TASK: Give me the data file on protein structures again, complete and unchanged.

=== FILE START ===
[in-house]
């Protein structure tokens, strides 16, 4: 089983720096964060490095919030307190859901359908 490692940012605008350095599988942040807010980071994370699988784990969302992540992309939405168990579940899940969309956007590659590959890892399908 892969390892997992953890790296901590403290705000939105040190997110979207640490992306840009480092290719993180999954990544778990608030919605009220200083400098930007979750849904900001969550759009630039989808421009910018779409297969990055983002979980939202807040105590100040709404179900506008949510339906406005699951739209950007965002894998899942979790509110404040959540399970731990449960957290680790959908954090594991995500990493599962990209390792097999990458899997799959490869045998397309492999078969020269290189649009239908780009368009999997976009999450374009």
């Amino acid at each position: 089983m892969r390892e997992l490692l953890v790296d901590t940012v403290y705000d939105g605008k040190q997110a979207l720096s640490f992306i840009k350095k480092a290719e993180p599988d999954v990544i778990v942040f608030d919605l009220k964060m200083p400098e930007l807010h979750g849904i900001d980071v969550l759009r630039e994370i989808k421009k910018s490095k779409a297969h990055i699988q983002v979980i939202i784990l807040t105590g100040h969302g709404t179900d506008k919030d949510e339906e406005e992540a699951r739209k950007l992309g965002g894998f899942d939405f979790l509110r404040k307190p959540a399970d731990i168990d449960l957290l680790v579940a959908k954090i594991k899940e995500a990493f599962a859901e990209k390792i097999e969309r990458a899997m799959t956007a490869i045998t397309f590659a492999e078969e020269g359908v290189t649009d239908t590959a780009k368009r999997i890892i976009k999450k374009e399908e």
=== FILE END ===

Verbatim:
[in-house]
């Protein structure tokens, strides 16, 4: 089983720096964060490095919030307190859901359908 490692940012605008350095599988942040807010980071994370699988784990969302992540992309939405168990579940899940969309956007590659590959890892399908 892969390892997992953890790296901590403290705000939105040190997110979207640490992306840009480092290719993180999954990544778990608030919605009220200083400098930007979750849904900001969550759009630039989808421009910018779409297969990055983002979980939202807040105590100040709404179900506008949510339906406005699951739209950007965002894998899942979790509110404040959540399970731990449960957290680790959908954090594991995500990493599962990209390792097999990458899997799959490869045998397309492999078969020269290189649009239908780009368009999997976009999450374009």
């Amino acid at each position: 089983m892969r390892e997992l490692l953890v790296d901590t940012v403290y705000d939105g605008k040190q997110a979207l720096s640490f992306i840009k350095k480092a290719e993180p599988d999954v990544i778990v942040f608030d919605l009220k964060m200083p400098e930007l807010h979750g849904i900001d980071v969550l759009r630039e994370i989808k421009k910018s490095k779409a297969h990055i699988q983002v979980i939202i784990l807040t105590g100040h969302g709404t179900d506008k919030d949510e339906e406005e992540a699951r739209k950007l992309g965002g894998f899942d939405f979790l509110r404040k307190p959540a399970d731990i168990d449960l957290l680790v579940a959908k954090i594991k899940e995500a990493f599962a859901e990209k390792i097999e969309r990458a899997m799959t956007a490869i045998t397309f590659a492999e078969e020269g359908v290189t649009d239908t590959a780009k368009r999997i890892i976009k999450k374009e399908e």